What can you be grateful for right now? In this moment what can you choose to be grateful for? I will do my moment right now. I am grateful for my ability to type and compose blogs. I am grateful for my warm fuzzy cover. I am grateful for my laptop. I am grateful for my laptop pillow. I am grateful for fiber internet and streaming sports. I am grateful for coffee. I am grateful for the beautiful sunshine and fall leaves outside. I am grateful for a full night’s sleep last night.

I could keep going because if I stop and think about it, become aware of it, there are an endless amount of things I could be grateful for in a single moment in time. If you stop and think about it, be aware of it, you too would probably have an enormous list in just a moment’s time. Imagine what it would be like to have it for all of the 86,400 seconds in a single day. That is a lot of gratitude.

Start today, right now, what do you choose to be grateful for and keep it going.

Until next time be well,

Deborah

Positive Focus

Most people in therapy do not react positively when it is suggested that they focus on the positive. To many, it seems like an oversimplification and that combatting life long trauma and negative beliefs cannot be that simple. It is not simple, but it is absolutely effective in combatting negative beliefs and trauma conditioning.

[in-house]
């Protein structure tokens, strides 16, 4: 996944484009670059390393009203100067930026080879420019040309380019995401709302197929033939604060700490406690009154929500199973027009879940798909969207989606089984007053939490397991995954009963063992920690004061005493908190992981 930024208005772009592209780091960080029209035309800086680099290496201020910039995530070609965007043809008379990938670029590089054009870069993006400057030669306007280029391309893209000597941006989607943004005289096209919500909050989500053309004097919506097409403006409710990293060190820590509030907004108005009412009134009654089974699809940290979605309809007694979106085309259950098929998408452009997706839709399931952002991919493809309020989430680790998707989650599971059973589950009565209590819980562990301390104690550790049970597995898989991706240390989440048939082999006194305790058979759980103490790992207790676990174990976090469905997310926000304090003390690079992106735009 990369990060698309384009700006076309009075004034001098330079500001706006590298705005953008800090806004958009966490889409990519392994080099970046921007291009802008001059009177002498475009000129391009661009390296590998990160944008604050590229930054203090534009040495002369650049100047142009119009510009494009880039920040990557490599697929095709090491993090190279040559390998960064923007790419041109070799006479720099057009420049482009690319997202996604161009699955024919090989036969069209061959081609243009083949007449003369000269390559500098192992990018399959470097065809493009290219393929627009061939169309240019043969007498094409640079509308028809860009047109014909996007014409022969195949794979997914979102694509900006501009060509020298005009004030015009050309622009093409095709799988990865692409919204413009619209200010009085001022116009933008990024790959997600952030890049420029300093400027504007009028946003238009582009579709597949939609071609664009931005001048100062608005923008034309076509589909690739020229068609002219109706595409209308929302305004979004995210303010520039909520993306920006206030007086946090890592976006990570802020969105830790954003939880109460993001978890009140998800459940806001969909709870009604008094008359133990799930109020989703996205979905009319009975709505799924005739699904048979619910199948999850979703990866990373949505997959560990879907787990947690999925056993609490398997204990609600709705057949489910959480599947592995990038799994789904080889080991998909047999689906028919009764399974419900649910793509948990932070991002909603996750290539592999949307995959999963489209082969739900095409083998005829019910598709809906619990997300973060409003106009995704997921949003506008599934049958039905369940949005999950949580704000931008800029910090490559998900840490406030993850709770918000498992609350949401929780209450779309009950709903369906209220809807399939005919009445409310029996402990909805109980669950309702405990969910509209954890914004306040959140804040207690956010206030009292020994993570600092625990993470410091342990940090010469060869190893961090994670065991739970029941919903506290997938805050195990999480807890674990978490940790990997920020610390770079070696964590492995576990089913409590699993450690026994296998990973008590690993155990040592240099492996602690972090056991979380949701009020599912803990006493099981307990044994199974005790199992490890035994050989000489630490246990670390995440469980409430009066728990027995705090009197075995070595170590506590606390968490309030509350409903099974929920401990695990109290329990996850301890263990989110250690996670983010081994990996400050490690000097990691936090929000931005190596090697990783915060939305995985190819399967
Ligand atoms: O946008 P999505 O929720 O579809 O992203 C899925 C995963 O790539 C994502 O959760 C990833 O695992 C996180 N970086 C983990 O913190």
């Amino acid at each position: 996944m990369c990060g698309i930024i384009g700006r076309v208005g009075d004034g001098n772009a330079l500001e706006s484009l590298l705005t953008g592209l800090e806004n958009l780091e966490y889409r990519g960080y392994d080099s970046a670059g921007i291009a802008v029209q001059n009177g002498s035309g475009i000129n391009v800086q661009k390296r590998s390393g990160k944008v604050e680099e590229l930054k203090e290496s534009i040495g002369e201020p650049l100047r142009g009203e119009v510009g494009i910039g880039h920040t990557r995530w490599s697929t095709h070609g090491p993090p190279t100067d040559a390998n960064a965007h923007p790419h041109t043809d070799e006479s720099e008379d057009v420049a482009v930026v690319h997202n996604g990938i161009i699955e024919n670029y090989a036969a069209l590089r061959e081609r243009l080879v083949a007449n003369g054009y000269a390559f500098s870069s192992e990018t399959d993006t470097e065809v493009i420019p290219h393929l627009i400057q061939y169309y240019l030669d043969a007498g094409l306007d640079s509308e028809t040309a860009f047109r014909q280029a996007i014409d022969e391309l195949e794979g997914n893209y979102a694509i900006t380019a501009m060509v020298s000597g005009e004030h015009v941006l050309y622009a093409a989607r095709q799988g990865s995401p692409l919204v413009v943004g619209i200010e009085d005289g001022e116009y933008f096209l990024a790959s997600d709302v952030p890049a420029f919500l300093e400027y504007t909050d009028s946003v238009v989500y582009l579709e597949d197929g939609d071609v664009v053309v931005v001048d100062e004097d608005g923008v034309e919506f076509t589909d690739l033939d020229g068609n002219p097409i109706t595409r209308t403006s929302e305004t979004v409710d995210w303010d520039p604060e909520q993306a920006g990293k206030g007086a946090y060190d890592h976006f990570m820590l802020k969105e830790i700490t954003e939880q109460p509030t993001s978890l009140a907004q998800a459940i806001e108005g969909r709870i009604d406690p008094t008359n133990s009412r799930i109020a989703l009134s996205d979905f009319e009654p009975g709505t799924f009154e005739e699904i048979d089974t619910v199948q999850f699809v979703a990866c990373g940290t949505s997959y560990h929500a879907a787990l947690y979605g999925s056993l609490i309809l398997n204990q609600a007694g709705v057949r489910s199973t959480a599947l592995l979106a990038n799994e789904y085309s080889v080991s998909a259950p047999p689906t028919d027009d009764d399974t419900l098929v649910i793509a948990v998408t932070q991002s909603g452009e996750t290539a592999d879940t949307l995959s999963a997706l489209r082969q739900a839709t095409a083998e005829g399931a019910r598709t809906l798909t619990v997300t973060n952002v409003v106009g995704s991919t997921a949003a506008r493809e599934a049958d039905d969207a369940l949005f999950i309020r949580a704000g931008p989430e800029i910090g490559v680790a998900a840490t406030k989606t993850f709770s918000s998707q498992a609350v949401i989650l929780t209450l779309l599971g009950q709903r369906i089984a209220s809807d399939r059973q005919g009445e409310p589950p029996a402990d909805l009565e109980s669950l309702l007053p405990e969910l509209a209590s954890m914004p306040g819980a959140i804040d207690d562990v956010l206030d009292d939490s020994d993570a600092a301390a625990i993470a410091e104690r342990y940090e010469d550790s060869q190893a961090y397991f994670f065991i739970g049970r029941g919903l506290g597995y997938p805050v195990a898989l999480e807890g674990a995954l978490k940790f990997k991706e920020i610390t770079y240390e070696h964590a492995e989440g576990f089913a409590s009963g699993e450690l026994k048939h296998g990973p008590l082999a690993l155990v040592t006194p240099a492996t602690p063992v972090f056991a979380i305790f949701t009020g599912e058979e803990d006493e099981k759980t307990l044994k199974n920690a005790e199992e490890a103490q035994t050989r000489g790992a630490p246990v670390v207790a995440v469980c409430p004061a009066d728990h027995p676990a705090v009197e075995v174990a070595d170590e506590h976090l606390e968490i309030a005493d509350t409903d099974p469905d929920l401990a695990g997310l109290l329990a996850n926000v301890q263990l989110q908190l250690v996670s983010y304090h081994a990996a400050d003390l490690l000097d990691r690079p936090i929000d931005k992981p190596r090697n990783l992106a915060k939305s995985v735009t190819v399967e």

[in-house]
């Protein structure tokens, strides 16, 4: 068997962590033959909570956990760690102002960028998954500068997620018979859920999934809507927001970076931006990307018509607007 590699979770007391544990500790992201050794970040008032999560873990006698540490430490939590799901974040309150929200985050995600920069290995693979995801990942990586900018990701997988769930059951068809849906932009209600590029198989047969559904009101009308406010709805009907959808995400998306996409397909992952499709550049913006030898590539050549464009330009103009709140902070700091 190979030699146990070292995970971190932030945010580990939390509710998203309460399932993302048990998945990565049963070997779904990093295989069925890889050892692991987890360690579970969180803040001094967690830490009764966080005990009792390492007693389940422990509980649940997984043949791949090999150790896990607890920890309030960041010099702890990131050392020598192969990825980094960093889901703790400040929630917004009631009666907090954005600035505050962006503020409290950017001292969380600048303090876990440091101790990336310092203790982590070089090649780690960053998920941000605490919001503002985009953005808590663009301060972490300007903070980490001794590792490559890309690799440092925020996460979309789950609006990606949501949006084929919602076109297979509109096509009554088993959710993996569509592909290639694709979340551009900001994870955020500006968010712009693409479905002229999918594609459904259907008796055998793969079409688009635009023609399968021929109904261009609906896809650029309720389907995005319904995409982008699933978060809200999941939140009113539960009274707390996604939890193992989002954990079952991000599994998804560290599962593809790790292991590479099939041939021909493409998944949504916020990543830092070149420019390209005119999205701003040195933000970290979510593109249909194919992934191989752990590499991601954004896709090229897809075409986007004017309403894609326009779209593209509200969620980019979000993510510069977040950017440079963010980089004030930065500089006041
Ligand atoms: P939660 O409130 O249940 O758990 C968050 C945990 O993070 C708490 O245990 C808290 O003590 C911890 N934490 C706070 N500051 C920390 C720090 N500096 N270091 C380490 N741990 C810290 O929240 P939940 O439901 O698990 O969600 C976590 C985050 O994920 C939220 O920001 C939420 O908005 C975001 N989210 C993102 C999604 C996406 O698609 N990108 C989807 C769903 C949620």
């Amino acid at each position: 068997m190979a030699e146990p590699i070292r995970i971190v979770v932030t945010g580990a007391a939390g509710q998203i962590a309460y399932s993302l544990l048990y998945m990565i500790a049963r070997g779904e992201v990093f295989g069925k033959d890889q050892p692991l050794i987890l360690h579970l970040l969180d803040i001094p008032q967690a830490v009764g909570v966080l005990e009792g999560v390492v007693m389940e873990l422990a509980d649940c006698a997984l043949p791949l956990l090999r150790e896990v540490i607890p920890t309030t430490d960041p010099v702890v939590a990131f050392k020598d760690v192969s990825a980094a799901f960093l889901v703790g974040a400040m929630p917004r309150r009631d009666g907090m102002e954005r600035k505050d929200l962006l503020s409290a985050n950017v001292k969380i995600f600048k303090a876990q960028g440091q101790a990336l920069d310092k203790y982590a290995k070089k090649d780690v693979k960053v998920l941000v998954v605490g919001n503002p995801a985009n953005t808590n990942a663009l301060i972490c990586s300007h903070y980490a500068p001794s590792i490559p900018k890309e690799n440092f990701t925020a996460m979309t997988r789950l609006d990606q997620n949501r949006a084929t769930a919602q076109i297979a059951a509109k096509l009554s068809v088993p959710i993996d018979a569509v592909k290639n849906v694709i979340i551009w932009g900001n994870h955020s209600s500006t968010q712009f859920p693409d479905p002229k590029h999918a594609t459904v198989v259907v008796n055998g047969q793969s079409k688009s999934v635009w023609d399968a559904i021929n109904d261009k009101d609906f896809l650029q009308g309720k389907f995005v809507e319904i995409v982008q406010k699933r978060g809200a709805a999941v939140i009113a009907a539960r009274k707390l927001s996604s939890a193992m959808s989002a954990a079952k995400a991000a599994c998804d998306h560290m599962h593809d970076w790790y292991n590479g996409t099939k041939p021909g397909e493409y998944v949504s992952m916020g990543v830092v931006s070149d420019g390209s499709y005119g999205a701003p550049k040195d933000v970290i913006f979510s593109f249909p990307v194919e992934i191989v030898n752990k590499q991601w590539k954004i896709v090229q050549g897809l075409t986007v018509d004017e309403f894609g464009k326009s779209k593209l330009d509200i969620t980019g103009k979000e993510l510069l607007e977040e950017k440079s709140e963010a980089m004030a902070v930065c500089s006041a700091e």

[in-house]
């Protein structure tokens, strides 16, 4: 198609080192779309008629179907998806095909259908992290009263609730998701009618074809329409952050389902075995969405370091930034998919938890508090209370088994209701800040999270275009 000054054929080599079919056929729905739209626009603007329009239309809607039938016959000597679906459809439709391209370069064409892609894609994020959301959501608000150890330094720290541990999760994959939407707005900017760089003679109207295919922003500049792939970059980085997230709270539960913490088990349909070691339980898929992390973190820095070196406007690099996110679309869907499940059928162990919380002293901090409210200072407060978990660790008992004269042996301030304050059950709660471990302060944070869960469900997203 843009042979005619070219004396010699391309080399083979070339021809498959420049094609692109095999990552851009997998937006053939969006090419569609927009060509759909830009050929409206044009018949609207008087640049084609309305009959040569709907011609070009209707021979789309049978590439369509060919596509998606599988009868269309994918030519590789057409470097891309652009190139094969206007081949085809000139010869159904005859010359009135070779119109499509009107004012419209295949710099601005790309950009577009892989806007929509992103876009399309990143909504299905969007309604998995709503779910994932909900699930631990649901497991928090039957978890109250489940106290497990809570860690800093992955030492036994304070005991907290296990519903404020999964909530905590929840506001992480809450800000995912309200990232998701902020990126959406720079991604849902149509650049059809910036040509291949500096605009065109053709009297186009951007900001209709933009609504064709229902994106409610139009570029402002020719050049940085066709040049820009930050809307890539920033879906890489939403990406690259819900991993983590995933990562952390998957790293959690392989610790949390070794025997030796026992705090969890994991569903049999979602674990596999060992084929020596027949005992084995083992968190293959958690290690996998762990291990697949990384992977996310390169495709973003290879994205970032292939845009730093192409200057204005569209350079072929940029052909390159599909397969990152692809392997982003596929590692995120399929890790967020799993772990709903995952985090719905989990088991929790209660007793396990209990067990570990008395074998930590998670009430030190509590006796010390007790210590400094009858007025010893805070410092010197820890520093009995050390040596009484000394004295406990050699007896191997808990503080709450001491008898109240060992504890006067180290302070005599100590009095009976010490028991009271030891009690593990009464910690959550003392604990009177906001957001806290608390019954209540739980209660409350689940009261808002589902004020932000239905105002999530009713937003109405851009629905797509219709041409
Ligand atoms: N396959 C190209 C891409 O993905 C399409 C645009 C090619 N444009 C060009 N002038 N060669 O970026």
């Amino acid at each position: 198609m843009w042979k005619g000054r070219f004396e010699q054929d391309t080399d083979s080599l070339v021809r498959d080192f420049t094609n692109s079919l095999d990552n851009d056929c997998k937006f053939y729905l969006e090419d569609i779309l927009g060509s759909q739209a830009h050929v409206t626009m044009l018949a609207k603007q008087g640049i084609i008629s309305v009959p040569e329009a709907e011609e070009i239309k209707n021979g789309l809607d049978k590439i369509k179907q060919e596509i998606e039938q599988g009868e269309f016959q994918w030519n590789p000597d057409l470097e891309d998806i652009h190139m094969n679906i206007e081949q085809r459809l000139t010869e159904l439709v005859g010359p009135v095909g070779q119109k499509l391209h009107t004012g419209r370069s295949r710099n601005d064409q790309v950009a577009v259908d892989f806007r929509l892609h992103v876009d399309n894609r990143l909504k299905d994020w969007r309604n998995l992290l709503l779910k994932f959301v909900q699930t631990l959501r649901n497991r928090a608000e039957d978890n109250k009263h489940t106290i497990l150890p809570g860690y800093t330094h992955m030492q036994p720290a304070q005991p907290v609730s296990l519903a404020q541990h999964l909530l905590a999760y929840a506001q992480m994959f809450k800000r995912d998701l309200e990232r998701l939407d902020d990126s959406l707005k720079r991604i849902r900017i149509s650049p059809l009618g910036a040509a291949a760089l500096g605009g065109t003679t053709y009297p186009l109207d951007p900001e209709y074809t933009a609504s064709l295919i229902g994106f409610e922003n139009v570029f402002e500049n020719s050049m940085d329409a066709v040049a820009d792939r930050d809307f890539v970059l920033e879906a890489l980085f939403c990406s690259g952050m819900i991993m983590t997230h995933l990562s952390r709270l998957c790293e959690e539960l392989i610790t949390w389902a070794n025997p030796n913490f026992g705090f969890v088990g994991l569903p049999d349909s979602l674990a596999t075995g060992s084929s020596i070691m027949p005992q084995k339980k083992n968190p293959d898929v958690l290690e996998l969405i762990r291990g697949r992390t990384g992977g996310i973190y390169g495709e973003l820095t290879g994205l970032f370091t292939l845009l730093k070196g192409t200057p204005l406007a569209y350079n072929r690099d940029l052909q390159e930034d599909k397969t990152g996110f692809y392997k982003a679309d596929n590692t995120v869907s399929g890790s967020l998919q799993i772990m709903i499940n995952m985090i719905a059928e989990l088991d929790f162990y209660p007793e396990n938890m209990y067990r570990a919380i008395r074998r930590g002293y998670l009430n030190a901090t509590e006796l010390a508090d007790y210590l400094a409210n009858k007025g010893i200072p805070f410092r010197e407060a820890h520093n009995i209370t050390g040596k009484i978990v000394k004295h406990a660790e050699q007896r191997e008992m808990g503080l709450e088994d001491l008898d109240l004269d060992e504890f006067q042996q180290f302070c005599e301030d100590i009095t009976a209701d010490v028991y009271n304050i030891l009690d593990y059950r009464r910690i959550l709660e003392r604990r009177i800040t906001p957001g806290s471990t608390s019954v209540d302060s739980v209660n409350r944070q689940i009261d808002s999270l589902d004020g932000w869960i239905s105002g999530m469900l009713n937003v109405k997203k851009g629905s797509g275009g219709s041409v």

It is not simple, nor is it fast. Many people who come to therapy want both. A simple and quick solution to their problems. Likely, it is a combination of our society now where everything is easy and quick to get with just a click of a mouse or an app on our phones. The other part of the combination is that people just want their issues to go away like magic. Processing trauma and conditioned responses from trauma is work and nobod wants that.

The one thing people forget in all of this is that your thoughts are your life.

Whatever you think is how you will live your life. If you think you are not valued, not worthwhile, not lovable, not smart, not pretty, not able to love yourself this is exactly how you will live your life. It will be how you engage in every relationship from those points of view. It will be how you experience everything.